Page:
On the way to school this morning my 15 year old daughter asked me to explain the difference between sympathy and empathy. Bless her heart. I think she just wanted a simple answer, but...her momma works in the ministry of social justice.
I explained that sympathy feels compassion, takes genuine pity, and hopefully responds with some degree of comfort. Empathy, on the other hand, seeks to feel what the other person feels, relates personally and emotionally to the other’s circumstances. It feels the heartbreak, the fear, the injustice, and the desperation. It runs deep and responds authentically.
Empathy hears the story and and plucks out the tangible things that are needed in the moment and seeks to address what it can. Empathy remembers the storm in the forecast and offers a raincoat and a tarp because it’s terrible to feel cold AND wet. It responds from a place of connection through common experience.
Her next question was a good one. One I’ve heard from staff, interns, and volunteers. How can we empathize when we’ve never even come close to experiencing a fraction of what so many of our clients have gone through? How can we relate?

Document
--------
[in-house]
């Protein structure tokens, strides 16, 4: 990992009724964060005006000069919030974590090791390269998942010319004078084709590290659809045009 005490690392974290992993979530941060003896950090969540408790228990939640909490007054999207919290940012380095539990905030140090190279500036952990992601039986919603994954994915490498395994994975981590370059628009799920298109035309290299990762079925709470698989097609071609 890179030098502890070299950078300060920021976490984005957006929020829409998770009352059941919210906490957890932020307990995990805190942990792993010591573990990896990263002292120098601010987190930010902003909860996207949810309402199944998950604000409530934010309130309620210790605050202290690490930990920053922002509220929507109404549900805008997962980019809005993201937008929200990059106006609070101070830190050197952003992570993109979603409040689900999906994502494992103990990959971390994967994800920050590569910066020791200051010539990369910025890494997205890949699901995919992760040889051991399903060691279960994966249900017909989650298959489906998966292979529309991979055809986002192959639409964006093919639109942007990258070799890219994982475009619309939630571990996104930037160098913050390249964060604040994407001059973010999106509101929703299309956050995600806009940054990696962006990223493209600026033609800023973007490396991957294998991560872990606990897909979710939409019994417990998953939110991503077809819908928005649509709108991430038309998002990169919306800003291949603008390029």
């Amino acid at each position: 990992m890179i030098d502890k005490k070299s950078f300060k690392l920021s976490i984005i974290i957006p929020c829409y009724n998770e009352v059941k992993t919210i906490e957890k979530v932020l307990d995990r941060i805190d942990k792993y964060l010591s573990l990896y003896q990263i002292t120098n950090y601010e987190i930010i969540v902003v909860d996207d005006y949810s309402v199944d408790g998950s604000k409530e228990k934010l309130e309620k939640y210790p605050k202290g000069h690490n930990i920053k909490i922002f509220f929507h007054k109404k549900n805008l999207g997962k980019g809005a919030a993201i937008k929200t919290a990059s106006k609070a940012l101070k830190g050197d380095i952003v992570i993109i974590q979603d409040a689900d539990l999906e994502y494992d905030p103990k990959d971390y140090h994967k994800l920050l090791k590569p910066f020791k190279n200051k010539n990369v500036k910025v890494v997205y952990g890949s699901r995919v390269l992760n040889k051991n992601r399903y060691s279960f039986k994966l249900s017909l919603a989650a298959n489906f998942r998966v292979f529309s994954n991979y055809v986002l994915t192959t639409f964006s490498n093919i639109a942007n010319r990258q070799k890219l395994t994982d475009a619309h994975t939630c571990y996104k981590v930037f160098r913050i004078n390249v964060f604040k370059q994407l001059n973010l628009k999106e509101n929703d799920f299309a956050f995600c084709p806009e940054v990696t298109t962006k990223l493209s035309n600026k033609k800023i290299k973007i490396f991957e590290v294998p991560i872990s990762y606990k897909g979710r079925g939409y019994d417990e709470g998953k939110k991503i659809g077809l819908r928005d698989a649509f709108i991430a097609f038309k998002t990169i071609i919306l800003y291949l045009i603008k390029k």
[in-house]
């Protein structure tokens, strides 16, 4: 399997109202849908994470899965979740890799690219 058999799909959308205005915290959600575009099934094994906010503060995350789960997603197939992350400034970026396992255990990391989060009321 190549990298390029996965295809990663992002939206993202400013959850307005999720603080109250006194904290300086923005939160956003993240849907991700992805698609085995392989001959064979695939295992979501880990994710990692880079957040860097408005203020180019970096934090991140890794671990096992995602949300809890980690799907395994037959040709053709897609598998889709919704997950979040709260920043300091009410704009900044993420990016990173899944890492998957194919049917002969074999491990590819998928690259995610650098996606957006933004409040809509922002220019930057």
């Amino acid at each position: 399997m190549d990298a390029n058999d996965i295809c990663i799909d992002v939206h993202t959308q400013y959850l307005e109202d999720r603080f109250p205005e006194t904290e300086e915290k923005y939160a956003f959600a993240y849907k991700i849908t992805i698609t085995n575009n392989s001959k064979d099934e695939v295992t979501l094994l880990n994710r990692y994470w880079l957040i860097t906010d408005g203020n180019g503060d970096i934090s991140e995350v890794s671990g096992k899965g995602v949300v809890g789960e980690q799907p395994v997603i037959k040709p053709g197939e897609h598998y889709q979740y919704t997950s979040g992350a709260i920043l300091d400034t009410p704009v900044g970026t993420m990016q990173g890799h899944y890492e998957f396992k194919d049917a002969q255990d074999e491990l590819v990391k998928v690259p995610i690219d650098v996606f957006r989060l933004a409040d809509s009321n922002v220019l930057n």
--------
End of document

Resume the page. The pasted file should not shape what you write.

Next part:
Romans 12:15 tells us to rejoice with those who rejoice and weep with those who weep. Empathy isn’t produced by identical circumstances. It comes when we allow ourselves to connect to the feelings we experience at the core of our humanity. You may never have experienced eviction, but can you relate to what it feels like to be overwhelmed with anxiety, uncertain if God will provide, not sure where to turn. You may never have been abused, but can you relate to the feelings of fear, betrayal, and helplessness?
When we allow ourselves to sit in a place of suffering with our neighbors, we may not have all the answers, but we can offer something that no money, or case plan, or voucher can come close to. The beauty of true human connection.
Spring Hunter - Executive Director
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